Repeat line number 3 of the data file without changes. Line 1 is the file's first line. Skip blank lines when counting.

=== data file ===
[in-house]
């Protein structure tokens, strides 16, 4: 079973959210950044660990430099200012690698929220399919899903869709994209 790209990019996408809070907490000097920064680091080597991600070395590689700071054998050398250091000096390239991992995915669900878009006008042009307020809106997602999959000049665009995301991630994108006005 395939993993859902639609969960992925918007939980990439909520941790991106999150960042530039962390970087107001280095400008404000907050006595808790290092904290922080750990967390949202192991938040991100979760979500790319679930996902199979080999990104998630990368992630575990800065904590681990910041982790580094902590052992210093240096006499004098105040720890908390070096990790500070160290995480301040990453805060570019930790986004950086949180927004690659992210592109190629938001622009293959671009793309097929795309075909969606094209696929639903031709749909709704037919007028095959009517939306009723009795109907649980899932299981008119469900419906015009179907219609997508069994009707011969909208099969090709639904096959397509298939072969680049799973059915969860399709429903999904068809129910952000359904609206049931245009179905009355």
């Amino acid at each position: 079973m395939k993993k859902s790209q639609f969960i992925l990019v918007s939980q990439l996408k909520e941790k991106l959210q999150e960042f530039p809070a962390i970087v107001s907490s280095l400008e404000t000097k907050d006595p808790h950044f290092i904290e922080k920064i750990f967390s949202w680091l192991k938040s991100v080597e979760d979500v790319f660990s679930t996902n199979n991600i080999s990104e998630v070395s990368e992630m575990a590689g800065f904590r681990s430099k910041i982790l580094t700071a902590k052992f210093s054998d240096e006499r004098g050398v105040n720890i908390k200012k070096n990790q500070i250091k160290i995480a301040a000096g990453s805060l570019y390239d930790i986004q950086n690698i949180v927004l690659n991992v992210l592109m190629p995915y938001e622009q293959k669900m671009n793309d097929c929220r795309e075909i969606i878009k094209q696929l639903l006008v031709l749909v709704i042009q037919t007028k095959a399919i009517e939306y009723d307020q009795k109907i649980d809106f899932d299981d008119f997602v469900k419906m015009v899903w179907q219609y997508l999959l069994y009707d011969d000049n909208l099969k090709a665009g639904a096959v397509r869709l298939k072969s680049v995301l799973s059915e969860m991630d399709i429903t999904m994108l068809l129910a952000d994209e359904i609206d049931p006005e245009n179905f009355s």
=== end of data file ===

């Amino acid at each position: 079973m395939k993993k859902s790209q639609f969960i992925l990019v918007s939980q990439l996408k909520e941790k991106l959210q999150e960042f530039p809070a962390i970087v107001s907490s280095l400008e404000t000097k907050d006595p808790h950044f290092i904290e922080k920064i750990f967390s949202w680091l192991k938040s991100v080597e979760d979500v790319f660990s679930t996902n199979n991600i080999s990104e998630v070395s990368e992630m575990a590689g800065f904590r681990s430099k910041i982790l580094t700071a902590k052992f210093s054998d240096e006499r004098g050398v105040n720890i908390k200012k070096n990790q500070i250091k160290i995480a301040a000096g990453s805060l570019y390239d930790i986004q950086n690698i949180v927004l690659n991992v992210l592109m190629p995915y938001e622009q293959k669900m671009n793309d097929c929220r795309e075909i969606i878009k094209q696929l639903l006008v031709l749909v709704i042009q037919t007028k095959a399919i009517e939306y009723d307020q009795k109907i649980d809106f899932d299981d008119f997602v469900k419906m015009v899903w179907q219609y997508l999959l069994y009707d011969d000049n909208l099969k090709a665009g639904a096959v397509r869709l298939k072969s680049v995301l799973s059915e969860m991630d399709i429903t999904m994108l068809l129910a952000d994209e359904i609206d049931p006005e245009n179905f009355s």